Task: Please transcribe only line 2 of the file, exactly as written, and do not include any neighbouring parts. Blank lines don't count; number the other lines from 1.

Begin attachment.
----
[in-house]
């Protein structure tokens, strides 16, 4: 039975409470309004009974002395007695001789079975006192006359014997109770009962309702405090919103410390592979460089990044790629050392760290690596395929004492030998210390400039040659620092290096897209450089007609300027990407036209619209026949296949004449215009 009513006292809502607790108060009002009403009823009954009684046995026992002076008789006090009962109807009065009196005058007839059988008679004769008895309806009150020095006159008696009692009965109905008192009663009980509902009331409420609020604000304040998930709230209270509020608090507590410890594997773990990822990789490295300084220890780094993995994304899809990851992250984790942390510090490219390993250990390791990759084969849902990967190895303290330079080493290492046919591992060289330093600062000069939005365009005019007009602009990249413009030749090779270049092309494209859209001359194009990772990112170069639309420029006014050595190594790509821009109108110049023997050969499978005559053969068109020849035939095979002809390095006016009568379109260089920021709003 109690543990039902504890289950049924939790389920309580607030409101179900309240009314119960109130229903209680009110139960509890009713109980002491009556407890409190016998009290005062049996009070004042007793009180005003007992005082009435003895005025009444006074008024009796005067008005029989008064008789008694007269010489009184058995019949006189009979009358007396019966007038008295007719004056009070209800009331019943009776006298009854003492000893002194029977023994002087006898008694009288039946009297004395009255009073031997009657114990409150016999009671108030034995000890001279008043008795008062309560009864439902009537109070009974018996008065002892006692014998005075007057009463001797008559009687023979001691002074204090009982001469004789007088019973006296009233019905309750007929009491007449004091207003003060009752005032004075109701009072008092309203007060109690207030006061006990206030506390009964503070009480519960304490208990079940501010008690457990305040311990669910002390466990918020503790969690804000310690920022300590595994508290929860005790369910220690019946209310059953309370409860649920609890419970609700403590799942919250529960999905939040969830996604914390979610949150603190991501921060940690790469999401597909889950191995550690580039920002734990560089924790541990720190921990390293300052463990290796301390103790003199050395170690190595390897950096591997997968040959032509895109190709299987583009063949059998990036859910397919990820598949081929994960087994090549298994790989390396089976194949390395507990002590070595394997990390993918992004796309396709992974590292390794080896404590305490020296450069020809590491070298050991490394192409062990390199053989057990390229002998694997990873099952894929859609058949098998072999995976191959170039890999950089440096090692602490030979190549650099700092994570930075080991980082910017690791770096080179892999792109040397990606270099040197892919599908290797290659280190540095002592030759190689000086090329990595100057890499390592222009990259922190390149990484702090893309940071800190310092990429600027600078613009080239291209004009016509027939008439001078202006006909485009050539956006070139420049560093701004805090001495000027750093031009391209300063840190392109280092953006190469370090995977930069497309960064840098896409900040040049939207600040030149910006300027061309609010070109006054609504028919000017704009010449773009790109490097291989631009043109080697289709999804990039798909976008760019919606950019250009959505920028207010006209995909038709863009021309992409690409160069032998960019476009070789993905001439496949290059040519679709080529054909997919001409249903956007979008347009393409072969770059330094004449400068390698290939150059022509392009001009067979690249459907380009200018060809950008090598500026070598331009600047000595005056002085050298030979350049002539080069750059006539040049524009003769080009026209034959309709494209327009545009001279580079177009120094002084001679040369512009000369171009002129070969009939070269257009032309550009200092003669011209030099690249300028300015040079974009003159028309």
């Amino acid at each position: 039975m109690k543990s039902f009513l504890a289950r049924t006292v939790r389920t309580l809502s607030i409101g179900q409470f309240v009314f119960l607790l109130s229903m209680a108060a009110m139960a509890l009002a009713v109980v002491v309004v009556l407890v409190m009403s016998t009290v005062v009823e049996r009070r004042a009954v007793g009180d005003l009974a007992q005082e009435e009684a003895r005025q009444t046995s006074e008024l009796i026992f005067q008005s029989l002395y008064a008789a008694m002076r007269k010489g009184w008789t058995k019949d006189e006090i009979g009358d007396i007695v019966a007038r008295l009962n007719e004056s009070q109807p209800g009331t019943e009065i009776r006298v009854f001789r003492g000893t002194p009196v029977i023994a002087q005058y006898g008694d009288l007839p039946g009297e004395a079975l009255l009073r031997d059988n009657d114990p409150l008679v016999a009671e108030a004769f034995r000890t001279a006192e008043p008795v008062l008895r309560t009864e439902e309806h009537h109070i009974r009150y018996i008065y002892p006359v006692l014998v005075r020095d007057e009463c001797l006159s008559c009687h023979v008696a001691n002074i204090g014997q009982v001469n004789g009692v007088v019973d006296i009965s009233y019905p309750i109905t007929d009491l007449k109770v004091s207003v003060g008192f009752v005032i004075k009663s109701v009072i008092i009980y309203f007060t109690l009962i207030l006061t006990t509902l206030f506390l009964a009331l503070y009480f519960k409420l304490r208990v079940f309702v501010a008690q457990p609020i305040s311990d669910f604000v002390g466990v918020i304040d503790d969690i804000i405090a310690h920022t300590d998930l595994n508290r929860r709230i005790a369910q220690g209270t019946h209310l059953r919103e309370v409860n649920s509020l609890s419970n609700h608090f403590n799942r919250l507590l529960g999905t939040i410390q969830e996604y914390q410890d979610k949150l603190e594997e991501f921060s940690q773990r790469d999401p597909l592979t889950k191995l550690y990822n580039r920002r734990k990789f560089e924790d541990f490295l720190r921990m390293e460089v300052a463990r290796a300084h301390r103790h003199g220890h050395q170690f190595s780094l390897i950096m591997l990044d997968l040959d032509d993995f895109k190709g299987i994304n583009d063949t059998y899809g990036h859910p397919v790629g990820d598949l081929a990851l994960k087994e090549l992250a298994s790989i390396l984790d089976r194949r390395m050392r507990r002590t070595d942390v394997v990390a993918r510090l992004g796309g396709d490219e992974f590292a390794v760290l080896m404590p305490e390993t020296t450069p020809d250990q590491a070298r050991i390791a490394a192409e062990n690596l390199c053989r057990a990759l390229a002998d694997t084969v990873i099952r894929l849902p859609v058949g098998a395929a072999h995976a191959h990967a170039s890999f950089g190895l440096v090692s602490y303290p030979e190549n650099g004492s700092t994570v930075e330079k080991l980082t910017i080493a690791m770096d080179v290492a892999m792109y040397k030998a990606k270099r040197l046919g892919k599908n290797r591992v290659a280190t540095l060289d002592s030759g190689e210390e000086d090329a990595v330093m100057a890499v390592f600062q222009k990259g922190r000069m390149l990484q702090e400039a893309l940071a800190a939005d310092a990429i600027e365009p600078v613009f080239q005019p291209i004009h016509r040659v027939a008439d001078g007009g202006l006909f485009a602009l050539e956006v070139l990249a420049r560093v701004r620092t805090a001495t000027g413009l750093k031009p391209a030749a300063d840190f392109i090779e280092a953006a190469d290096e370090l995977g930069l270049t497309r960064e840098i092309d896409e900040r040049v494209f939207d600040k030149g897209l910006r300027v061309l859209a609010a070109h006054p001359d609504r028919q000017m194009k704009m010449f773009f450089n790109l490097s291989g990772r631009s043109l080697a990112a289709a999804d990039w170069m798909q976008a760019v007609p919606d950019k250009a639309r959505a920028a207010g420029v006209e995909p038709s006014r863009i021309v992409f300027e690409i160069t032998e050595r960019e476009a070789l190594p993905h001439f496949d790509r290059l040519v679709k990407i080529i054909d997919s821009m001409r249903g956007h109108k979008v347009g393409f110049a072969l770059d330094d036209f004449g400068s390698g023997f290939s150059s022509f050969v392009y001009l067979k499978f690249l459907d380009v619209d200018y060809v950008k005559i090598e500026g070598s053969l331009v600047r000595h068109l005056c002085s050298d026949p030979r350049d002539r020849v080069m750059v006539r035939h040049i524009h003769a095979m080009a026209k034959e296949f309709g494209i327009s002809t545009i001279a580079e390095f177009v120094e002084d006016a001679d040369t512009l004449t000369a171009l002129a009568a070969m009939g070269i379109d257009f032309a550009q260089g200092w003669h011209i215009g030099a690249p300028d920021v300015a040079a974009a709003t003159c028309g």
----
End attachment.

């Protein structure tokens, strides 16, 4: 039975409470309004009974002395007695001789079975006192006359014997109770009962309702405090919103410390592979460089990044790629050392760290690596395929004492030998210390400039040659620092290096897209450089007609300027990407036209619209026949296949004449215009 009513006292809502607790108060009002009403009823009954009684046995026992002076008789006090009962109807009065009196005058007839059988008679004769008895309806009150020095006159008696009692009965109905008192009663009980509902009331409420609020604000304040998930709230209270509020608090507590410890594997773990990822990789490295300084220890780094993995994304899809990851992250984790942390510090490219390993250990390791990759084969849902990967190895303290330079080493290492046919591992060289330093600062000069939005365009005019007009602009990249413009030749090779270049092309494209859209001359194009990772990112170069639309420029006014050595190594790509821009109108110049023997050969499978005559053969068109020849035939095979002809390095006016009568379109260089920021709003 109690543990039902504890289950049924939790389920309580607030409101179900309240009314119960109130229903209680009110139960509890009713109980002491009556407890409190016998009290005062049996009070004042007793009180005003007992005082009435003895005025009444006074008024009796005067008005029989008064008789008694007269010489009184058995019949006189009979009358007396019966007038008295007719004056009070209800009331019943009776006298009854003492000893002194029977023994002087006898008694009288039946009297004395009255009073031997009657114990409150016999009671108030034995000890001279008043008795008062309560009864439902009537109070009974018996008065002892006692014998005075007057009463001797008559009687023979001691002074204090009982001469004789007088019973006296009233019905309750007929009491007449004091207003003060009752005032004075109701009072008092309203007060109690207030006061006990206030506390009964503070009480519960304490208990079940501010008690457990305040311990669910002390466990918020503790969690804000310690920022300590595994508290929860005790369910220690019946209310059953309370409860649920609890419970609700403590799942919250529960999905939040969830996604914390979610949150603190991501921060940690790469999401597909889950191995550690580039920002734990560089924790541990720190921990390293300052463990290796301390103790003199050395170690190595390897950096591997997968040959032509895109190709299987583009063949059998990036859910397919990820598949081929994960087994090549298994790989390396089976194949390395507990002590070595394997990390993918992004796309396709992974590292390794080896404590305490020296450069020809590491070298050991490394192409062990390199053989057990390229002998694997990873099952894929859609058949098998072999995976191959170039890999950089440096090692602490030979190549650099700092994570930075080991980082910017690791770096080179892999792109040397990606270099040197892919599908290797290659280190540095002592030759190689000086090329990595100057890499390592222009990259922190390149990484702090893309940071800190310092990429600027600078613009080239291209004009016509027939008439001078202006006909485009050539956006070139420049560093701004805090001495000027750093031009391209300063840190392109280092953006190469370090995977930069497309960064840098896409900040040049939207600040030149910006300027061309609010070109006054609504028919000017704009010449773009790109490097291989631009043109080697289709999804990039798909976008760019919606950019250009959505920028207010006209995909038709863009021309992409690409160069032998960019476009070789993905001439496949290059040519679709080529054909997919001409249903956007979008347009393409072969770059330094004449400068390698290939150059022509392009001009067979690249459907380009200018060809950008090598500026070598331009600047000595005056002085050298030979350049002539080069750059006539040049524009003769080009026209034959309709494209327009545009001279580079177009120094002084001679040369512009000369171009002129070969009939070269257009032309550009200092003669011209030099690249300028300015040079974009003159028309």